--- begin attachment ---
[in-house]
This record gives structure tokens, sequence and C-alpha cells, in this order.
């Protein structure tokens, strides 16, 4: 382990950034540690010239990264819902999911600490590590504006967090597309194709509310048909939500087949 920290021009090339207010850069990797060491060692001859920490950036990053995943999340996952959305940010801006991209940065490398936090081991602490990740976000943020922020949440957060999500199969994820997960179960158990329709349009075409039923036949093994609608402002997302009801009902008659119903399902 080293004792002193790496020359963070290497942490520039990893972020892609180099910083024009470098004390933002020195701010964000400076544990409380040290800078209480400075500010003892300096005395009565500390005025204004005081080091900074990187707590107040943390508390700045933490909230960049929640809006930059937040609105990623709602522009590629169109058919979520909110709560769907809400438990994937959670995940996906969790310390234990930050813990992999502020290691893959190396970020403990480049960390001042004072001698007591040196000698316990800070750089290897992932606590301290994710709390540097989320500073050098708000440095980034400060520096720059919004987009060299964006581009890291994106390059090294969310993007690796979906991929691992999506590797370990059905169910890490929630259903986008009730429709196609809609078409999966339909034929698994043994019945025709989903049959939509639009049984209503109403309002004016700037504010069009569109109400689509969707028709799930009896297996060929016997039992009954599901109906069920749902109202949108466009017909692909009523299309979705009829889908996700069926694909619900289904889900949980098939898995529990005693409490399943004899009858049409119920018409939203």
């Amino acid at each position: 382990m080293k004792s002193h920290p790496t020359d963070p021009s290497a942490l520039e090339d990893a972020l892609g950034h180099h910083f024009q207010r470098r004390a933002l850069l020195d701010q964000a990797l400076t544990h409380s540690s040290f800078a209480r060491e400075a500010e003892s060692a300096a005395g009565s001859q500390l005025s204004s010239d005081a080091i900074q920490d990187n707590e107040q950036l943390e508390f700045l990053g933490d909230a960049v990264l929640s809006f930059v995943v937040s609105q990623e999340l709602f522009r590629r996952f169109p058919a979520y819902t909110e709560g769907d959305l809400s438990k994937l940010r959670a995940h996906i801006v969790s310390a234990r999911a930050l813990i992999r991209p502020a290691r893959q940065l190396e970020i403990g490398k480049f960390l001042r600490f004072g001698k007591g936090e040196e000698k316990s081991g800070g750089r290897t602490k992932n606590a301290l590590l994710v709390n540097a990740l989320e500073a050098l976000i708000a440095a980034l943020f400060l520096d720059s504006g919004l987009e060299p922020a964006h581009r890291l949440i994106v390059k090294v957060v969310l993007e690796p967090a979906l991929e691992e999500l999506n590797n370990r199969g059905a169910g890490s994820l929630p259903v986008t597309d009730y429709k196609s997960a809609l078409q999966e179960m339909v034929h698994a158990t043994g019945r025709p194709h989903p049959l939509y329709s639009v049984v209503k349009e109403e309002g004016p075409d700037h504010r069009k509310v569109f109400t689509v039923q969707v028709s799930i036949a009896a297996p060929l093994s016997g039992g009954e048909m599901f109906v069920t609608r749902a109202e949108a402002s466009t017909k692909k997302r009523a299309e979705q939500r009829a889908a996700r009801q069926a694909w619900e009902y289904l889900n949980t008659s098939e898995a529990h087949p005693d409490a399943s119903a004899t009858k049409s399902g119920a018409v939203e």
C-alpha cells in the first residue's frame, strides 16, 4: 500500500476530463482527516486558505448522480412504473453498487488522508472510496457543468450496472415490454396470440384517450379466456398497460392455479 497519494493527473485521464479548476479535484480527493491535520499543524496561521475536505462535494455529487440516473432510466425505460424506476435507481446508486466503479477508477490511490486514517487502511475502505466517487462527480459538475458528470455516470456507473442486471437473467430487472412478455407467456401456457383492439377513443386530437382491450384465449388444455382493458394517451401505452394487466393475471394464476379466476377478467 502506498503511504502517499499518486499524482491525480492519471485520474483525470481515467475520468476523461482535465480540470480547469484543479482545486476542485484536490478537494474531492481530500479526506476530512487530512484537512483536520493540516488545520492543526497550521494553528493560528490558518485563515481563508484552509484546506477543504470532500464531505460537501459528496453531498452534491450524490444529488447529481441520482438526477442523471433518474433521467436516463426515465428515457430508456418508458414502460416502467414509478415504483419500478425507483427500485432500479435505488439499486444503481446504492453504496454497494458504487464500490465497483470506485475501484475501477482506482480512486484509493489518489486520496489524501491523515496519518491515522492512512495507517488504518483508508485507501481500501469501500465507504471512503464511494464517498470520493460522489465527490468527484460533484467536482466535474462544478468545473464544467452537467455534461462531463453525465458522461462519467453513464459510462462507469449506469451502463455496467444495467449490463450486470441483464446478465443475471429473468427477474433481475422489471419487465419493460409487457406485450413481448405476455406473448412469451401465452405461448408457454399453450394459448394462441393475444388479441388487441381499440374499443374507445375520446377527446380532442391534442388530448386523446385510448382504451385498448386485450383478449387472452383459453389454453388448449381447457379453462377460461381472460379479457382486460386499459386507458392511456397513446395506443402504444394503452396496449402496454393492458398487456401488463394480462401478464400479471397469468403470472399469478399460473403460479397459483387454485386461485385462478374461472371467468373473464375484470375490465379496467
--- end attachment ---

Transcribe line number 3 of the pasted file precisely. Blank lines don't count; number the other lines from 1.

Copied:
């Protein structure tokens, strides 16, 4: 382990950034540690010239990264819902999911600490590590504006967090597309194709509310048909939500087949 920290021009090339207010850069990797060491060692001859920490950036990053995943999340996952959305940010801006991209940065490398936090081991602490990740976000943020922020949440957060999500199969994820997960179960158990329709349009075409039923036949093994609608402002997302009801009902008659119903399902 080293004792002193790496020359963070290497942490520039990893972020892609180099910083024009470098004390933002020195701010964000400076544990409380040290800078209480400075500010003892300096005395009565500390005025204004005081080091900074990187707590107040943390508390700045933490909230960049929640809006930059937040609105990623709602522009590629169109058919979520909110709560769907809400438990994937959670995940996906969790310390234990930050813990992999502020290691893959190396970020403990480049960390001042004072001698007591040196000698316990800070750089290897992932606590301290994710709390540097989320500073050098708000440095980034400060520096720059919004987009060299964006581009890291994106390059090294969310993007690796979906991929691992999506590797370990059905169910890490929630259903986008009730429709196609809609078409999966339909034929698994043994019945025709989903049959939509639009049984209503109403309002004016700037504010069009569109109400689509969707028709799930009896297996060929016997039992009954599901109906069920749902109202949108466009017909692909009523299309979705009829889908996700069926694909619900289904889900949980098939898995529990005693409490399943004899009858049409119920018409939203």